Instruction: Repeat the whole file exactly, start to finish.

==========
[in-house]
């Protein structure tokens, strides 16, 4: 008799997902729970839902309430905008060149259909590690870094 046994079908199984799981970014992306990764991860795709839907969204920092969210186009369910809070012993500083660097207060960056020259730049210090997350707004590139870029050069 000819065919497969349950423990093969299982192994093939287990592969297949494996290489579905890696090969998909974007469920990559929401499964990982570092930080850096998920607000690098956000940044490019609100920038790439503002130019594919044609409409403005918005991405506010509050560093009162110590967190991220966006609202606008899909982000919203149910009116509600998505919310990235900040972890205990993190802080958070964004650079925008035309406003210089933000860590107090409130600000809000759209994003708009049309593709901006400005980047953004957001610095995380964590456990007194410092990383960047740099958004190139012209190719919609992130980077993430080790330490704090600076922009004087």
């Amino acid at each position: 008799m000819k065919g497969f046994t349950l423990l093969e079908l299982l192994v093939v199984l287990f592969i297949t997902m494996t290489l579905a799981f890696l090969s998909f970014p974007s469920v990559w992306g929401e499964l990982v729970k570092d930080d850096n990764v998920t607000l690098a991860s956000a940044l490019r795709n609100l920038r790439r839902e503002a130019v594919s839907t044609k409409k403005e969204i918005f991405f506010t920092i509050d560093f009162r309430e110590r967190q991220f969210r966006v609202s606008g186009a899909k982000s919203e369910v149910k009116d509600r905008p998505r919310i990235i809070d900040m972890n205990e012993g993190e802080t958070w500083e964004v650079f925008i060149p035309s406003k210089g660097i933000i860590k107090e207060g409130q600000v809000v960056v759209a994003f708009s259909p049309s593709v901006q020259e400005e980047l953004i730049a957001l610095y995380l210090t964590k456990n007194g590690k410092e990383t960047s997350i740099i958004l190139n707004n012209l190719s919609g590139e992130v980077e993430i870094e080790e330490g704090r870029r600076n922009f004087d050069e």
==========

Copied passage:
[in-house]
């Protein structure tokens, strides 16, 4: 008799997902729970839902309430905008060149259909590690870094 046994079908199984799981970014992306990764991860795709839907969204920092969210186009369910809070012993500083660097207060960056020259730049210090997350707004590139870029050069 000819065919497969349950423990093969299982192994093939287990592969297949494996290489579905890696090969998909974007469920990559929401499964990982570092930080850096998920607000690098956000940044490019609100920038790439503002130019594919044609409409403005918005991405506010509050560093009162110590967190991220966006609202606008899909982000919203149910009116509600998505919310990235900040972890205990993190802080958070964004650079925008035309406003210089933000860590107090409130600000809000759209994003708009049309593709901006400005980047953004957001610095995380964590456990007194410092990383960047740099958004190139012209190719919609992130980077993430080790330490704090600076922009004087």
């Amino acid at each position: 008799m000819k065919g497969f046994t349950l423990l093969e079908l299982l192994v093939v199984l287990f592969i297949t997902m494996t290489l579905a799981f890696l090969s998909f970014p974007s469920v990559w992306g929401e499964l990982v729970k570092d930080d850096n990764v998920t607000l690098a991860s956000a940044l490019r795709n609100l920038r790439r839902e503002a130019v594919s839907t044609k409409k403005e969204i918005f991405f506010t920092i509050d560093f009162r309430e110590r967190q991220f969210r966006v609202s606008g186009a899909k982000s919203e369910v149910k009116d509600r905008p998505r919310i990235i809070d900040m972890n205990e012993g993190e802080t958070w500083e964004v650079f925008i060149p035309s406003k210089g660097i933000i860590k107090e207060g409130q600000v809000v960056v759209a994003f708009s259909p049309s593709v901006q020259e400005e980047l953004i730049a957001l610095y995380l210090t964590k456990n007194g590690k410092e990383t960047s997350i740099i958004l190139n707004n012209l190719s919609g590139e992130v980077e993430i870094e080790e330490g704090r870029r600076n922009f004087d050069e």